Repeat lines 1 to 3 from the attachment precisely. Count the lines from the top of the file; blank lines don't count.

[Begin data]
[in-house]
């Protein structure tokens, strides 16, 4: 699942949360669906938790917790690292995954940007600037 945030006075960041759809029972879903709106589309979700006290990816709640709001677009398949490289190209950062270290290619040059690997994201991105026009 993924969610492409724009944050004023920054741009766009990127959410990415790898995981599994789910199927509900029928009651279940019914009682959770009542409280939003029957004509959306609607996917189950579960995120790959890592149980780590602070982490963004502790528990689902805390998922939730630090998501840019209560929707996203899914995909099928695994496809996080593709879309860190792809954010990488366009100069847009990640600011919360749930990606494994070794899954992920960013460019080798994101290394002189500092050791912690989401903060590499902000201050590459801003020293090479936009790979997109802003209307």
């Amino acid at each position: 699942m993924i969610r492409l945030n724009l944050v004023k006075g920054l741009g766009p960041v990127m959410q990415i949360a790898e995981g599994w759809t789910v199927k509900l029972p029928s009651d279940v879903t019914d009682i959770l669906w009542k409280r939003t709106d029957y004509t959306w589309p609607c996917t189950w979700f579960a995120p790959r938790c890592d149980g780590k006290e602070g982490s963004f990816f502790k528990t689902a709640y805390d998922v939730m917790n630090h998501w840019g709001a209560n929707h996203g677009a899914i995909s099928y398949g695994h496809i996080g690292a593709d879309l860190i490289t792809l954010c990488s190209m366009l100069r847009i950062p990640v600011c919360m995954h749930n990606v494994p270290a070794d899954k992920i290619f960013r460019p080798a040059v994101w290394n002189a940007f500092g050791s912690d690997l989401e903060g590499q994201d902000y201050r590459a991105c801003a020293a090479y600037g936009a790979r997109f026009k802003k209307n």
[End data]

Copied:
[in-house]
């Protein structure tokens, strides 16, 4: 699942949360669906938790917790690292995954940007600037 945030006075960041759809029972879903709106589309979700006290990816709640709001677009398949490289190209950062270290290619040059690997994201991105026009 993924969610492409724009944050004023920054741009766009990127959410990415790898995981599994789910199927509900029928009651279940019914009682959770009542409280939003029957004509959306609607996917189950579960995120790959890592149980780590602070982490963004502790528990689902805390998922939730630090998501840019209560929707996203899914995909099928695994496809996080593709879309860190792809954010990488366009100069847009990640600011919360749930990606494994070794899954992920960013460019080798994101290394002189500092050791912690989401903060590499902000201050590459801003020293090479936009790979997109802003209307």
């Amino acid at each position: 699942m993924i969610r492409l945030n724009l944050v004023k006075g920054l741009g766009p960041v990127m959410q990415i949360a790898e995981g599994w759809t789910v199927k509900l029972p029928s009651d279940v879903t019914d009682i959770l669906w009542k409280r939003t709106d029957y004509t959306w589309p609607c996917t189950w979700f579960a995120p790959r938790c890592d149980g780590k006290e602070g982490s963004f990816f502790k528990t689902a709640y805390d998922v939730m917790n630090h998501w840019g709001a209560n929707h996203g677009a899914i995909s099928y398949g695994h496809i996080g690292a593709d879309l860190i490289t792809l954010c990488s190209m366009l100069r847009i950062p990640v600011c919360m995954h749930n990606v494994p270290a070794d899954k992920i290619f960013r460019p080798a040059v994101w290394n002189a940007f500092g050791s912690d690997l989401e903060g590499q994201d902000y201050r590459a991105c801003a020293a090479y600037g936009a790979r997109f026009k802003k209307n």